It’s unbelievable. The other neighbour and I felt it was that these kids don’t have a sense of the reality of death, that once you’re gone, you’re gone. I remember years ago a boy hanged himself because he’d had an argument with his father. Hanged himself! Why would you go and do that to spite someone? There’s some strange evil process at work in all this. I feel that it’s more than just kids deciding this is the thing to do. Behind it, I sense, there’s a supernatural factor that’s inciting this kind of unreasonable behaviour.

And then there are kids who kill themselves on the road. You can kind of understand this better: kids have far less judgement in cars than more experienced drivers. They have a sense of being bullet-proof, and time and again they’ve proved their not. I noted that there was a site in the States where they have a number of tips for teenage drivers. Getting the teenagers to pay attention is, of course, the issue. The site was brought to my attention by a car insurance company who offer a cheap car insurance quote.

To go back to the original phrase that inspired this digging around in my computer: rv {recreational vehicles} insurance quotes. You hear a lot about rvs on the Internet, but they're not something that New Zealanders tend to have much to do with [though the photo on the right was taken in Rotorua, NZ]: we lean towards converting old buses into the equivalent of an rv, sometimes in a superb way.

Most of my experience with rvs comes from the mo
vies - Sandra Bullock, desperate to go to the loo, boarding an rv owned by total strangers; or Jack Nicholson watching the stars while sitting on the roof of an enormous rv he and his wife had bought just before she unexpectedly dropped dead doing what she was passionate about: cleaning...and many more. The way rvs get treated in the movies, they'd need massive insurance, I'd think!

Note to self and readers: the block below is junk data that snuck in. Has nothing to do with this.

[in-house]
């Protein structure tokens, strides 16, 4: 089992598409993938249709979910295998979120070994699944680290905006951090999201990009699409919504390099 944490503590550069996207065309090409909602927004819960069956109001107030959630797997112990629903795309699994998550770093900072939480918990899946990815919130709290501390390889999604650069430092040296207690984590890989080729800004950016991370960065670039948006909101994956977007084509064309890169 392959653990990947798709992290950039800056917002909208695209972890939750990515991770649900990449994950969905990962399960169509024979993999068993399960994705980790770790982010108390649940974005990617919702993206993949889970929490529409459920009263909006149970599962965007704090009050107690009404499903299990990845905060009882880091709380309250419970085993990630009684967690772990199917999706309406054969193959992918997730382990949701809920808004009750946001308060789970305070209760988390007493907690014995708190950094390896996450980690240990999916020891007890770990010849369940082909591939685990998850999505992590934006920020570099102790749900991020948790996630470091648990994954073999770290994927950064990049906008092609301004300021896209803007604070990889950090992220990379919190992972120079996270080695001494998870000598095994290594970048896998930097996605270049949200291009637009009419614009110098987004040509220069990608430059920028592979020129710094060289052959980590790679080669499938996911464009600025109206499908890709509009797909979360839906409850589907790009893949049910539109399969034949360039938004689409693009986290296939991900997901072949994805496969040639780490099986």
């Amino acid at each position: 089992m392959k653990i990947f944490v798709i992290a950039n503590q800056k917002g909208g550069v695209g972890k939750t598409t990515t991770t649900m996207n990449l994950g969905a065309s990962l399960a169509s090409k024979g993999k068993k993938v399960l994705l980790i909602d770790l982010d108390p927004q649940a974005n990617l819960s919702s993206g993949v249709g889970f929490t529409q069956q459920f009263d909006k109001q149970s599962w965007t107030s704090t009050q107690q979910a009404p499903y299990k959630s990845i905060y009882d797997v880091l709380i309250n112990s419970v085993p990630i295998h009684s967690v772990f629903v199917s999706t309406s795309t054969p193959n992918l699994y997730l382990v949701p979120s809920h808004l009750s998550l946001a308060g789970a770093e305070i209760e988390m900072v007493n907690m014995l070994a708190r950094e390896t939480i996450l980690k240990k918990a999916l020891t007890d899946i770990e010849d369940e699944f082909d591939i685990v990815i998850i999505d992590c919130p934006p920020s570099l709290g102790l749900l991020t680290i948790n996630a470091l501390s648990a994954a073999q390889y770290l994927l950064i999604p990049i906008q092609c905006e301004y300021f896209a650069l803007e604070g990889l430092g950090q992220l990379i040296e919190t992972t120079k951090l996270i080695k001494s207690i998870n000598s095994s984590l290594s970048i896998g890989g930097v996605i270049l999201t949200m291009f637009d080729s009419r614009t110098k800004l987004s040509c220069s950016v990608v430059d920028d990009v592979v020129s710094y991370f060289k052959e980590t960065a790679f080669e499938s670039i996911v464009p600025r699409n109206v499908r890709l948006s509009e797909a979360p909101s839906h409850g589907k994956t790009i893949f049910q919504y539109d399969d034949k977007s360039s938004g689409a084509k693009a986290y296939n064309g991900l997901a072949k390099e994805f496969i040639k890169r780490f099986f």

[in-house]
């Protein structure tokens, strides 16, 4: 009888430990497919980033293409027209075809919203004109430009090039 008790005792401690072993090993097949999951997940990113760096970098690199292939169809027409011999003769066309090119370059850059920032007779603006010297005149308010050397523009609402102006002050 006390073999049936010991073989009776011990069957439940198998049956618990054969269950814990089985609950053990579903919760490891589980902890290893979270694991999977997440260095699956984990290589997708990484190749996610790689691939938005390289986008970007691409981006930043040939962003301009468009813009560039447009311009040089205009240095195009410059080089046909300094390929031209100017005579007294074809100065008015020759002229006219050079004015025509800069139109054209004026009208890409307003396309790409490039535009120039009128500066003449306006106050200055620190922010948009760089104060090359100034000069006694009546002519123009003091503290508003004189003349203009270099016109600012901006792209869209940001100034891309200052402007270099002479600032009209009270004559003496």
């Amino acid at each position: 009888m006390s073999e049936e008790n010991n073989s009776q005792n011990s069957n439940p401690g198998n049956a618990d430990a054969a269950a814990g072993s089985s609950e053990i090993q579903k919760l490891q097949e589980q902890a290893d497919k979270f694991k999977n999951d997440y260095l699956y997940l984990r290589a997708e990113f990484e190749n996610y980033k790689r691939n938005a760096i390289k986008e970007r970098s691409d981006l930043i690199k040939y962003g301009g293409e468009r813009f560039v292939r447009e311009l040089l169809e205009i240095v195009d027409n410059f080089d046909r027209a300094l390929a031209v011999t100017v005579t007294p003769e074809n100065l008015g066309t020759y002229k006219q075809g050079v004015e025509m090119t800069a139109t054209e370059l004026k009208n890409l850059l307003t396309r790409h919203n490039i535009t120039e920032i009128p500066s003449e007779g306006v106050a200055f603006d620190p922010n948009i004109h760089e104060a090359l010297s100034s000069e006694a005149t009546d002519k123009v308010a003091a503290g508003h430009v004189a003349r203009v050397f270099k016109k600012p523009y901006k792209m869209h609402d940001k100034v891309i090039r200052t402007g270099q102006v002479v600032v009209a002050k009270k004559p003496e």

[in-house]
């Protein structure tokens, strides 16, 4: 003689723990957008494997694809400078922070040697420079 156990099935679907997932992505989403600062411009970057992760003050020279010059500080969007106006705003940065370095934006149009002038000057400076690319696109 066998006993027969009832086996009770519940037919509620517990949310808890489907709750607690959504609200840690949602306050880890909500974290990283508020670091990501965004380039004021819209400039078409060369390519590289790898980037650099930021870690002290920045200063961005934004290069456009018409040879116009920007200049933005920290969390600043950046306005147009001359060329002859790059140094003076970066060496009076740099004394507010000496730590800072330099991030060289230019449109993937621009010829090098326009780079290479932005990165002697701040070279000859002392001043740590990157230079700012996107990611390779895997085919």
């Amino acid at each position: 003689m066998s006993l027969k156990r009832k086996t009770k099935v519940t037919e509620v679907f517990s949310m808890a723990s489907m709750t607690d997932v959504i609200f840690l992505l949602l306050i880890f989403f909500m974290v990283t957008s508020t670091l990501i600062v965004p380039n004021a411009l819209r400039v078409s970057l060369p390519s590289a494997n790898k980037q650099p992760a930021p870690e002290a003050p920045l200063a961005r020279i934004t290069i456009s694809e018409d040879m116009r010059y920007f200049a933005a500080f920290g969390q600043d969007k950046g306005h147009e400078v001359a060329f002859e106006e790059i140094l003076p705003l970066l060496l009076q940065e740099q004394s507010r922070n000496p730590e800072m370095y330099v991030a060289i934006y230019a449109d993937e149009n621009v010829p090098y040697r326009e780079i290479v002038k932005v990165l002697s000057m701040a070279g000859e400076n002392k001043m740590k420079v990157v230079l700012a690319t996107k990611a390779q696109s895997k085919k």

Thursday, February 10, 2011

White Blackberry

I think one of the first zip drives (pen drives) I had could only hold 128 megabytes of data on it. And no doubt it cost a heap. My daughter has just been telling me that a few years back she bought a 1 gb drive for a friend which cost $NZ80 at the time. Now they're selling 4gb drives for two for $20. All the kids are getting them for school - and no doubt losing them as fast as they acquire them.

I've just been looking at a site that sells Blackberry bolds for $US99.99, which at today's exchange rate is a ridiculous $NZ129.75. Buying a Blackberry for $130 is crazy; only a short while ago they in the region of $700-800.

These kind of prices rather reduce the exclusiveness of Blackberries - it doesn't seem long ago that characters in movies would nonchalantly mention their 'Blackberry' and another character would gasp and say....You have a Blackberry? Now they'd say....So what?

And talking of Blackberries, if you haven't seen the skit set in a fruit shop with Ronnie Corbett (the One Ronnie) catch up with it now.....

Note the white blackberry. Isn't that an oxymoron?

Wednesday, February 09, 2011

Books vs e-books

Interesting set of tweets as recorded by a site called 40Key, about which I don't know a lot. They say on the site: 40k means ebooks. Here you can find:
* Thinking. Culture is going digital. Our essays will tell you stories about this shift. and
* Fiction. A sophisticated selection of stories and a lot of award-winning authors.

Plainly their focus is literature in many forms.

The post's subject is If Book Then: a Recap, which I'm sure makes sense, but don't quite ask me how.

The topic in discussion (I think*) is the advance of e-books and the retreat of real books and bookstores. Some of the comments are just a little scary, especially from someone who goes by the Twitter name of mikeshatzkin.

Mike Shatzkin says on Twitter that he's interested in publishing and digital change.

Make sure you read the Tweet list from the bottom up, otherwise it doesn't make a lot of sense...!